What Is Common Stock?

Security that reflects ownership in a business is known as common stock. Common stockholders elect the board of directors and have a say in business decisions. Long-term, this type of stock ownership generally provides greater rates of return. Common shareholders, on the other hand, only have rights to a company’s assets once bondholders, preferred shareholders, and other debtholders have been paid in full. The stockholder’s equity part of a company’s balance sheet is where common stock is recorded.
The Dutch East India Company issued the first common stock in 1602 and listed it on the Amsterdam Stock Exchange. Larger equities in the United States are traded on a public exchange like the New York Stock Exchange (NYSE) or the Nasdaq. In 2019, the former had 2800 stocks listed on its exchanges, while the latter had 3300. In June 2018, the NYSE had a market value of $28.5 trillion, making it the world’s largest stock exchange by market capitalization.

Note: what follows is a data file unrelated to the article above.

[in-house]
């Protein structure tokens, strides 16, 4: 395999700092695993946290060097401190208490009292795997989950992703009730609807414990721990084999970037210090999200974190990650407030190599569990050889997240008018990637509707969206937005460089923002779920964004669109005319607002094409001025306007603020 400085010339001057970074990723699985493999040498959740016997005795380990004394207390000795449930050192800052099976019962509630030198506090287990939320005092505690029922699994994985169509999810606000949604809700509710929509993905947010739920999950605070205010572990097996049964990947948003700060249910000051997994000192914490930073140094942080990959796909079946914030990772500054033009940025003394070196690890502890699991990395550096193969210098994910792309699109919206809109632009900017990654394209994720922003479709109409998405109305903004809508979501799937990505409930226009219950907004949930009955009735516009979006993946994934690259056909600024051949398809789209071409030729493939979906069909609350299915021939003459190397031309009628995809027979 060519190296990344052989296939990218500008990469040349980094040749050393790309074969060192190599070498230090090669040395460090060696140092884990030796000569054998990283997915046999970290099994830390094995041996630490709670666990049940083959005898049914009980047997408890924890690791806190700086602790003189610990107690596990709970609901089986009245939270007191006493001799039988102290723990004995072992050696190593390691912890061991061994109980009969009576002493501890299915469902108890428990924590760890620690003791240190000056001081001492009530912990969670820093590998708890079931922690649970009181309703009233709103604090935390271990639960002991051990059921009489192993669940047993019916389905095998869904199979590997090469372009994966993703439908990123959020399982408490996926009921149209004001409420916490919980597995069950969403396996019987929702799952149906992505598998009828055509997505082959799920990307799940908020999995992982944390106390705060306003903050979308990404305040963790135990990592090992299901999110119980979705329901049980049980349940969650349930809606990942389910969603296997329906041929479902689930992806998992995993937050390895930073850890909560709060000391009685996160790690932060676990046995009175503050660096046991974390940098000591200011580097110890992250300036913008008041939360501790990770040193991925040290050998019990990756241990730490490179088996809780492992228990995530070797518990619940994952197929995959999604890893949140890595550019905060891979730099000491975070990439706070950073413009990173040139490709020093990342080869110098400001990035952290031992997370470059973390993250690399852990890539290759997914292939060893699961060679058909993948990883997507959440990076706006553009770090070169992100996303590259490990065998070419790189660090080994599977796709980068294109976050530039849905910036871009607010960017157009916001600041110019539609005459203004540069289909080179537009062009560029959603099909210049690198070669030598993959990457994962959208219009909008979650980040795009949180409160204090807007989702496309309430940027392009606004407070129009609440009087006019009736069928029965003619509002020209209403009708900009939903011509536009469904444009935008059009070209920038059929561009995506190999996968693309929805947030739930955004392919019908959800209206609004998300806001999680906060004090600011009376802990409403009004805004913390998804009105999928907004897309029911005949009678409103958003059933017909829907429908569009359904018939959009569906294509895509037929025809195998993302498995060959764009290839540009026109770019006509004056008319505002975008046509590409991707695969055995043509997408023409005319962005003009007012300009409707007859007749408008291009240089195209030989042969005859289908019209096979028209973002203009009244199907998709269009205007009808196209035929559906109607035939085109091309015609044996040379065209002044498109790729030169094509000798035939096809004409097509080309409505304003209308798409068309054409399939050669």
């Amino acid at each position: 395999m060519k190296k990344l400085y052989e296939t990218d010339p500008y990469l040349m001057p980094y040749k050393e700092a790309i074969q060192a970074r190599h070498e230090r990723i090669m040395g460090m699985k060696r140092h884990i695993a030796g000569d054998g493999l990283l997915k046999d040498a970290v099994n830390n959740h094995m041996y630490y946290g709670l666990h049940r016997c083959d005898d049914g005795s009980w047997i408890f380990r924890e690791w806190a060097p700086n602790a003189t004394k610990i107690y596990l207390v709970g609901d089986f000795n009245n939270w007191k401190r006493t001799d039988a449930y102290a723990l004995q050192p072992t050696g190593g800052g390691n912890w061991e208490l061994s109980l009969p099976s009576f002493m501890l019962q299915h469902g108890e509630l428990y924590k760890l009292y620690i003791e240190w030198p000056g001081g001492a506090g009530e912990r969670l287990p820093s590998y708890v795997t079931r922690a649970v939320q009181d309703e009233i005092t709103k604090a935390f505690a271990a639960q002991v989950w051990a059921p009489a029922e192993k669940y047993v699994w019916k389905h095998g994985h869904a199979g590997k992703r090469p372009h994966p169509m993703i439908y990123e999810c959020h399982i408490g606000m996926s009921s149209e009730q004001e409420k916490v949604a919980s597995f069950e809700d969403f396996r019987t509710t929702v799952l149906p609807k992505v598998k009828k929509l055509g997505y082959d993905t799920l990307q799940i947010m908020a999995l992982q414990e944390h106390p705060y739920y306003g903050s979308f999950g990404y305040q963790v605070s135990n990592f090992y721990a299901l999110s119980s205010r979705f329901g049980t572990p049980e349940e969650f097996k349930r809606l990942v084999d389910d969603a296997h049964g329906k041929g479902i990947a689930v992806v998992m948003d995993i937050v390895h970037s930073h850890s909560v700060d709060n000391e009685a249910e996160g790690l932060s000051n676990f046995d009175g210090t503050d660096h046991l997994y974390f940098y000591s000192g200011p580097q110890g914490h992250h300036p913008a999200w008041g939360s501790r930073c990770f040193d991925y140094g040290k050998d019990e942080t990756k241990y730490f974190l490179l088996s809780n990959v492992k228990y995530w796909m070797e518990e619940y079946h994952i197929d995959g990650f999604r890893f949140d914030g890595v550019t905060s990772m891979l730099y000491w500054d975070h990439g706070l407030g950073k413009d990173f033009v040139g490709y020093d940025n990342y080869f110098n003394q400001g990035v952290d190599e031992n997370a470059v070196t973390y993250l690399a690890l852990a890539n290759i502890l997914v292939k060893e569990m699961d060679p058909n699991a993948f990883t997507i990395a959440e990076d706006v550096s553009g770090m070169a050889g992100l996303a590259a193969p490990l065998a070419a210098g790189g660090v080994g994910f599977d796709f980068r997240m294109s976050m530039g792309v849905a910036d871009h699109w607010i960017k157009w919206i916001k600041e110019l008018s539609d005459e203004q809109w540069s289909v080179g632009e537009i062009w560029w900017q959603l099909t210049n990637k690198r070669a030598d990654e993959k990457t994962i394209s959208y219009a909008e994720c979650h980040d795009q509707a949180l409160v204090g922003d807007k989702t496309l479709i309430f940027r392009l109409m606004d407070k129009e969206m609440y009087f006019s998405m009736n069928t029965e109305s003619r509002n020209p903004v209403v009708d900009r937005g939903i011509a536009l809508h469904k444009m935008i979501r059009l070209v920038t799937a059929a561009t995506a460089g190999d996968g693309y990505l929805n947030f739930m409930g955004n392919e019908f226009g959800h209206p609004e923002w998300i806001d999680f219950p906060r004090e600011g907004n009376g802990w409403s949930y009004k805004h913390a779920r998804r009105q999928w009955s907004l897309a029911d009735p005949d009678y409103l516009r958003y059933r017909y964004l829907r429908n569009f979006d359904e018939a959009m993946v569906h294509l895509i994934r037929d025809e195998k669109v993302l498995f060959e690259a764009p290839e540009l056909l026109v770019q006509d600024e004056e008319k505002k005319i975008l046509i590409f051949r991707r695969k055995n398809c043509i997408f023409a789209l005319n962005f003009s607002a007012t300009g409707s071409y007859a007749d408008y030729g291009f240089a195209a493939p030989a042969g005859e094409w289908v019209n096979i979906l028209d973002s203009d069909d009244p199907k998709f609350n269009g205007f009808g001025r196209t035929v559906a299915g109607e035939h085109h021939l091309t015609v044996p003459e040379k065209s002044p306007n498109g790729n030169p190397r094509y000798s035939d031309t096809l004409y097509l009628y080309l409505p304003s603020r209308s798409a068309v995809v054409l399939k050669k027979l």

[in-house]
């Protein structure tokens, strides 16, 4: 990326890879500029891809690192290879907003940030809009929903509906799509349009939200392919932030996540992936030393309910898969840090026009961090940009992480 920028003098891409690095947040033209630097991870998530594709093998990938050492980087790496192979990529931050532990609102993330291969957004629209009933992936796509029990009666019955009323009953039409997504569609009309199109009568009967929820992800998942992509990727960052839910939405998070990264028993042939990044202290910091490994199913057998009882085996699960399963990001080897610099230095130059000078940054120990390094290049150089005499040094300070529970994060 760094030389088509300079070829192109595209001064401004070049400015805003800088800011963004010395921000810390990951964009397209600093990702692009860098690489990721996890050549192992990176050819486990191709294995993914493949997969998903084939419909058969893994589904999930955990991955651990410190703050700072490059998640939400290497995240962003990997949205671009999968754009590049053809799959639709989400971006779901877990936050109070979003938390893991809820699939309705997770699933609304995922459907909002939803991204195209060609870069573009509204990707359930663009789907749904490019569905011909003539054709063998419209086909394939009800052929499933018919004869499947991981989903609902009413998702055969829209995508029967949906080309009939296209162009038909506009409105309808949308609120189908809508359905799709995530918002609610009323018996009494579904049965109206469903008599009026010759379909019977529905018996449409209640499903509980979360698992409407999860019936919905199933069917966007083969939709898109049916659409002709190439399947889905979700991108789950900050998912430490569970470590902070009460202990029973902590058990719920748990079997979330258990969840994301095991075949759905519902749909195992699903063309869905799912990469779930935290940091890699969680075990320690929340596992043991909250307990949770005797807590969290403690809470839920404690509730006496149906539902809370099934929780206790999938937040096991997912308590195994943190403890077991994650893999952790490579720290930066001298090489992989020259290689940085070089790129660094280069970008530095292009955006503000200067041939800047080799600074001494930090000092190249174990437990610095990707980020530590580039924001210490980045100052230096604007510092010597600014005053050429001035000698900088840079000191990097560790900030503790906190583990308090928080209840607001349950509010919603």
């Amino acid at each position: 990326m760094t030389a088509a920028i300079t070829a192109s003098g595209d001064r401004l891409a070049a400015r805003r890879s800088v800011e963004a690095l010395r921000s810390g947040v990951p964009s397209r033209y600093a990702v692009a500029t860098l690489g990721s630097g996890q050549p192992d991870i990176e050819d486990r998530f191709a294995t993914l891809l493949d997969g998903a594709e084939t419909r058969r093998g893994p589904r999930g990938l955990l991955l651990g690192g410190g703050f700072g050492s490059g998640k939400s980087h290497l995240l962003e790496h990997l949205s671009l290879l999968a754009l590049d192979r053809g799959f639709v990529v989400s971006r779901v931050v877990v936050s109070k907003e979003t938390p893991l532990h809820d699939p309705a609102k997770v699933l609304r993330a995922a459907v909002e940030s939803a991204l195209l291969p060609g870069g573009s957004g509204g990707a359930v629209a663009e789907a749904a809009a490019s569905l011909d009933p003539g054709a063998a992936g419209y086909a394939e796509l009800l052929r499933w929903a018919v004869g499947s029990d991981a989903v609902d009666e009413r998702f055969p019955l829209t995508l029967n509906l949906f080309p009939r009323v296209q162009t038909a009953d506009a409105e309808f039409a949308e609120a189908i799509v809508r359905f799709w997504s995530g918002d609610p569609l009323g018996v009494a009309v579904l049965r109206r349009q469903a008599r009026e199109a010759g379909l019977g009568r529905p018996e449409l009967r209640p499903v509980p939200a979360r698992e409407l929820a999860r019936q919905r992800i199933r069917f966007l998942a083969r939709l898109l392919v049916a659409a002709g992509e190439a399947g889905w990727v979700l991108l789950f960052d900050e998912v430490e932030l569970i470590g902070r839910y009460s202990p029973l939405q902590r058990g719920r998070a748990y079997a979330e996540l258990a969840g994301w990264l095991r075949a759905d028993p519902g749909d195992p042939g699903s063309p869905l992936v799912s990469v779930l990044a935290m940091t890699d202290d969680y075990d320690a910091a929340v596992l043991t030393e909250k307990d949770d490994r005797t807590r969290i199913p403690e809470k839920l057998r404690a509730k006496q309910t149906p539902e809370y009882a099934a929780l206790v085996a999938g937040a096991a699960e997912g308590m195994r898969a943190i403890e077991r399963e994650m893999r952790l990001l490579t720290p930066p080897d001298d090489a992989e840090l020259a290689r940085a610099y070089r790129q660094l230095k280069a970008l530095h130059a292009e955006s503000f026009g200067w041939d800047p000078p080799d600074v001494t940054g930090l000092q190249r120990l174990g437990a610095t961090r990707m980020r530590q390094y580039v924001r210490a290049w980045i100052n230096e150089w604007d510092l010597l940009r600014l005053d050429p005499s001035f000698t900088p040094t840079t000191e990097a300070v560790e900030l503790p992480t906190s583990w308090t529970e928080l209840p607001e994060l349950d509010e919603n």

Common stock provides shareholders with voting rights about decisions involving the company. Most profits from common stock come from capital gains, but some do pay dividends. However, they are last in line to receive any assets in the event of liquidation.

It’s ownership of the company and becomes more (or less) valuable based largely on the company’s expected future profits.